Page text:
There's no use denying it: remix culture is officially respectable. Hank Shocklee appropriating Maceo Parker's squeaks is now something you study in trade schools, and the last of the arm-folded curmudgeons asking “Is it art?” have been politely shown the door. “Remix cinema” is now more than just a collection of neat ideas.
I remain, frankly, in awe of the wildly ambitious, crowd-sourced Star Wars Uncut, which took the dead equine carcass of George Lucas' initial space opera film and chopped it up into 473 fifteen-second segments remade in (mostly) clever or crafty ways. The project's success doesn't just speak to the popularity of this particular brand or the relative ease in which one can make and share short films, but of the call-and-response that can exist between works of art. It is a form that can elevate beyond mere gags. (Not that gags are wholly without merit. Perhaps the biggest laugh in theaters in 2012 was during Ted, when a memory flashed not to a parody of Saturday Night Fever but of Airplane! poking fun of Saturday Night Fever.)
None of this is particularly new. Classical composers wrote variations on centuries-old themes to much creative success. (Was Johaness Brahms “sampling” George Frideric Handel? I'd sure like to think so.) Wisenheimer Marcel Duschamp drew a mustache and scribbled a crude pun beneath the Mona Lisa and now that's in the Pompidou Centre in Paris. In September of 2012 the Pompidou premiered the screening of James Benning's “remake” or “retelling” or “regurgitation” of Dennis Hopper's iconoclastic Easy Rider, which will play as part of the Moving Image Museum's First Look series this January. As the blurb tells it, Benning visited the locations where the sequences of the 1969 film took place, took long static shots, and ran audio from the movie underneath.
The effect is simultaneously interesting and frustrating. Now, I happen to be in the small group of critics that has no real love for Easy Rider. I'll never deny its importance as a cultural touchstone or industry game-changer, but there's part of me that thinks that New Hollywood would have launched with the next counter-culture exploitation picture if this one weren't around. (While I'm killing your idols, I feel the same way about Kevin Smith's Clerks and, to a lesser extent, George Romero's Night of the Living Dead.) Easy Rider, on paper anyway, is a terrific pick for an experiment like this. Frankly, Benning's film did a good job of reminding me that Hopper's original, while heavy, certainly heavy, is a bit of a slog.
So the opening shot, which in the original is outside of an airfield, is in front of an empty post-industrial plot of dirt. Planes fly overhead, which is when you realize this is shot on extremely sloppy video. Scenes around campfires are just closeups of flickering flames. Everything at the commune is represented visually by a closeup of a running stream. A really, really long take of a running stream. The Long-Allen Bridge (where Hendrix's “If 6 Was 9” was heard originally) is one of the few shots that has movement in it. We don't hear that song, though – the music is very lo-fi indie pop with female vocalists (Chan Marshall was one of them) and all the tunes were new to my ears except for an extremely ironic version of “Born To Be Wild.”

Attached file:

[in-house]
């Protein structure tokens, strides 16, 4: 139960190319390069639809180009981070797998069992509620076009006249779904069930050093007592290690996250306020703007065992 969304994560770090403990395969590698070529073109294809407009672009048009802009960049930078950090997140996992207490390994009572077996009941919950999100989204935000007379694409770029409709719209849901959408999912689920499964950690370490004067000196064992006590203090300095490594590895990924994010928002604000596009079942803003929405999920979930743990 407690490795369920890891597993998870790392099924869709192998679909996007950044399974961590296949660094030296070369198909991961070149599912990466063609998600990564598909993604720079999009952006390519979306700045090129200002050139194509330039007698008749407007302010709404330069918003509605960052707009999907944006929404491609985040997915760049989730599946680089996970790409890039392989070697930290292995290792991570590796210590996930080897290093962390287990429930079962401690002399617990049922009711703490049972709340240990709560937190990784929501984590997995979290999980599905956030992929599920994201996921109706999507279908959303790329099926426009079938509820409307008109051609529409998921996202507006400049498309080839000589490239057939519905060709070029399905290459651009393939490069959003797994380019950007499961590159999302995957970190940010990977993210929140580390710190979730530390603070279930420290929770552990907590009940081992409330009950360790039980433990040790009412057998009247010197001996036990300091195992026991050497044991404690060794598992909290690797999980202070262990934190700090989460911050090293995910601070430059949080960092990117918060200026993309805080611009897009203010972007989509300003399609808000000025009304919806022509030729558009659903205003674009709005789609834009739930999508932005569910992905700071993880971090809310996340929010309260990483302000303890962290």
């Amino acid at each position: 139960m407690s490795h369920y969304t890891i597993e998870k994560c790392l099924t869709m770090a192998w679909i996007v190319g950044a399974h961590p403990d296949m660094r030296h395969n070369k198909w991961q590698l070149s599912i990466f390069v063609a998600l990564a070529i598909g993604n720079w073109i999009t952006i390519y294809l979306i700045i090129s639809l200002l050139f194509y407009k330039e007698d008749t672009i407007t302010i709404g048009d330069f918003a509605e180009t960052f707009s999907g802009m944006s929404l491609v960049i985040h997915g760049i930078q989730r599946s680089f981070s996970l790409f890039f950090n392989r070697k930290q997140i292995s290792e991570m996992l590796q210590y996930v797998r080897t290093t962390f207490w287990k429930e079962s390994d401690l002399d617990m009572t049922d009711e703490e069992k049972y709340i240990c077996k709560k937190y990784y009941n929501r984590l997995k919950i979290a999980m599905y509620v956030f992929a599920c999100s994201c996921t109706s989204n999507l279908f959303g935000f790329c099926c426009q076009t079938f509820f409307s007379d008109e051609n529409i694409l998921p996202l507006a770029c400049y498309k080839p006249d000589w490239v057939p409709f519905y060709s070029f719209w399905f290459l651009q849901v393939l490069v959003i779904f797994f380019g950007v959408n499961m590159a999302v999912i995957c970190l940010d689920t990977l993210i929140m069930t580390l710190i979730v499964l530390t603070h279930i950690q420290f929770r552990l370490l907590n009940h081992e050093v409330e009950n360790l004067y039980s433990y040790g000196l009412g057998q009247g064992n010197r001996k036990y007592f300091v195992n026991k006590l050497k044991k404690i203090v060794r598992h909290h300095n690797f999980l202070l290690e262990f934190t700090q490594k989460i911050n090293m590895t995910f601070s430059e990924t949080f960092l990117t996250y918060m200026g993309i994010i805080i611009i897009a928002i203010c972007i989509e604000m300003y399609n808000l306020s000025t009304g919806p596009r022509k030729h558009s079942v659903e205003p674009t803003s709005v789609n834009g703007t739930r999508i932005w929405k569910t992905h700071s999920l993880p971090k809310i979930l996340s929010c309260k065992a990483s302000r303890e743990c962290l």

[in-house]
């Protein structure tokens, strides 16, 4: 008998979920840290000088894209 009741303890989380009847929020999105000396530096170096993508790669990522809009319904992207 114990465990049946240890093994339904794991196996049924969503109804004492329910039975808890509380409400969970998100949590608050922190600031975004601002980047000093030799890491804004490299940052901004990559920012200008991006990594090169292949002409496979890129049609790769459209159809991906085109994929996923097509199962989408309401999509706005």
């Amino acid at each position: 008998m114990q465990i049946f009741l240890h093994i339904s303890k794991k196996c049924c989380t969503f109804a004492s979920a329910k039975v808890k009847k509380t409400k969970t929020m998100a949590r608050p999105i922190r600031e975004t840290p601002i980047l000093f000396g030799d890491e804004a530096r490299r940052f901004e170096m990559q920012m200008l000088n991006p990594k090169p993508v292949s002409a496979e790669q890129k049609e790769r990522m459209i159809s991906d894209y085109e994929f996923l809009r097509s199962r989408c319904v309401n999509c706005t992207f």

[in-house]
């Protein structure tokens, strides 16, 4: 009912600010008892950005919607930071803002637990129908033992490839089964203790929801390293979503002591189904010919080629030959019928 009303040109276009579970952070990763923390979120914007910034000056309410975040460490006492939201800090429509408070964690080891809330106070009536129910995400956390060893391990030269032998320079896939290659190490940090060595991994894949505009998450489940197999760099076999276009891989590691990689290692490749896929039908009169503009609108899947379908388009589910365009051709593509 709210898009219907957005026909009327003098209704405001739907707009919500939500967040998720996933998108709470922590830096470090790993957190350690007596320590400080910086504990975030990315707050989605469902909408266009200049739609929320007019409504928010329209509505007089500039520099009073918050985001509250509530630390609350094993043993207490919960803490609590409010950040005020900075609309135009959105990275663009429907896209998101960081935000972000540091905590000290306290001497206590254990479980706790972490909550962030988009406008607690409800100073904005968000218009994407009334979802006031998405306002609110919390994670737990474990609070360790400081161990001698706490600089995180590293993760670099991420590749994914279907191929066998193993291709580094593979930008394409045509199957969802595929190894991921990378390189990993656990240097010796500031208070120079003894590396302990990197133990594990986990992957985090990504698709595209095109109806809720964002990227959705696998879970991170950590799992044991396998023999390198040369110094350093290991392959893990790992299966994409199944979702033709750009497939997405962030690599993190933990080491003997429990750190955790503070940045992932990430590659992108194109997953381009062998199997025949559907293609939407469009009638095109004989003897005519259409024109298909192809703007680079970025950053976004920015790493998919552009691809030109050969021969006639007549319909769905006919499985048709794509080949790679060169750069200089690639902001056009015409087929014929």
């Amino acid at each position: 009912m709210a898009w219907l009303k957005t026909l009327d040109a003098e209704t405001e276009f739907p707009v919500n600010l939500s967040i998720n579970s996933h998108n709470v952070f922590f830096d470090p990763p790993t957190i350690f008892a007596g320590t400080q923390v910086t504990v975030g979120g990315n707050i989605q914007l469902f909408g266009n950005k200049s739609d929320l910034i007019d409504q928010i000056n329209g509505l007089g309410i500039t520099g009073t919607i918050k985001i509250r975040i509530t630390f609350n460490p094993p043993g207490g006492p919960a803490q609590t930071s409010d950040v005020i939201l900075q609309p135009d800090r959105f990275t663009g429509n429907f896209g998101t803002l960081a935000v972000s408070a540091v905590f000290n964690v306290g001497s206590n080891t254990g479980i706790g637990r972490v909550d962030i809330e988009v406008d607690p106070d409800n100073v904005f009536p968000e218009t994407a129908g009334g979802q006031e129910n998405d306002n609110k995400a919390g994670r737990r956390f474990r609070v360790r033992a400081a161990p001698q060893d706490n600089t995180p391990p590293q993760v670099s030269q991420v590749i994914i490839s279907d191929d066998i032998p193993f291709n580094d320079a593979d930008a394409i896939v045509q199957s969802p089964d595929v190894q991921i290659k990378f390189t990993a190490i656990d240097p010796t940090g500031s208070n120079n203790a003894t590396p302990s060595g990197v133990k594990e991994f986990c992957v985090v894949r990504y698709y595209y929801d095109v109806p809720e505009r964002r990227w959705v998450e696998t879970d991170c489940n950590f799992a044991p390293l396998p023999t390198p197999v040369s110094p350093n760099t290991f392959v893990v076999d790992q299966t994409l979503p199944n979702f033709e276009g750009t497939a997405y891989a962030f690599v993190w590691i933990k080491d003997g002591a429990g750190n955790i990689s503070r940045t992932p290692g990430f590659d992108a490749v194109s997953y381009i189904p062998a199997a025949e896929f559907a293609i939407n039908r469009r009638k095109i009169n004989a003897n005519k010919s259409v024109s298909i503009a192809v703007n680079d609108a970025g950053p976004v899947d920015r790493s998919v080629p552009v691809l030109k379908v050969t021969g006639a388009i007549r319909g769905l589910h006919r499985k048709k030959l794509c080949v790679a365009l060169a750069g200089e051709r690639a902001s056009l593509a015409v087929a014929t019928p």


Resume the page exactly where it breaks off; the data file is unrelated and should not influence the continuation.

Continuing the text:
Genius? Certainly not. But not horse manure, either. Earlier in the year I was ready to scoff at something called The Shining Forwards and Backwards, a simultaneous projection of Kubrick's film superimposed in both directions with the accompanying forward audio track. The spooky subject matter gives it a boost, but the idiosyncratic juxtapositions are striking. (You can read more about this here and you can read Devin's take here.) Benning's Easy Rider has a handful of similar crackling moments.
Best is when the dialogue seems to somehow be commenting on the associated image. There's the scene in the diner, where the rednecks threaten Fonda, Hopper and Nicholson. Today, the diner (or the diner Benning chose to shoot) is now a boarded up mess. So who got the last laugh, squares!?! And you can't watch footage of a river for eighteen minutes and not think about how, you know, time just flows, man. (That Peter Fonda is saying things like “I'm hip about time” surely doesn't hurt.)
There are a galaxy of other mind trips you can take if you settle in to this film, I suppose. It'll take some effort, though. I don't care who you are, when you are in a theater looking at an ugly, static shot of an abandoned gas station without anything happening on the soundtrack you will start to feel self-conscious. You will start turning your neck a bit to see who else in the audience is about to crack. I've sat through an entire retrospective of Andy Warhol films at the Whitney Museum and, let me tell you, Easy Rider dares you to shout “bullshit!” more than most anything I've seen. It's funny, I suppose, that Benning should choose to chew “the act of watching” with a movie that was so envelope-pushing in its own time. But I don't know what possible meaning we could glean from his treatment of, say, a Frank Capra comedy.
I don't know that there's anything all that deep going on here. If this were a painting, you'd look at it, say “I get it,” and move on. The film, however, demands 92 minutes of your time and I don't think that whatever point Benning is trying to make is, quite frankly, deserving of that much rumination. It's cool, I get it, but I don't think we need to dwell on it that much. Despite my growth to accept “remix cinema” on its own terms, this particular instance had me echoing the heard-but-unseen words of its central character: we blew it.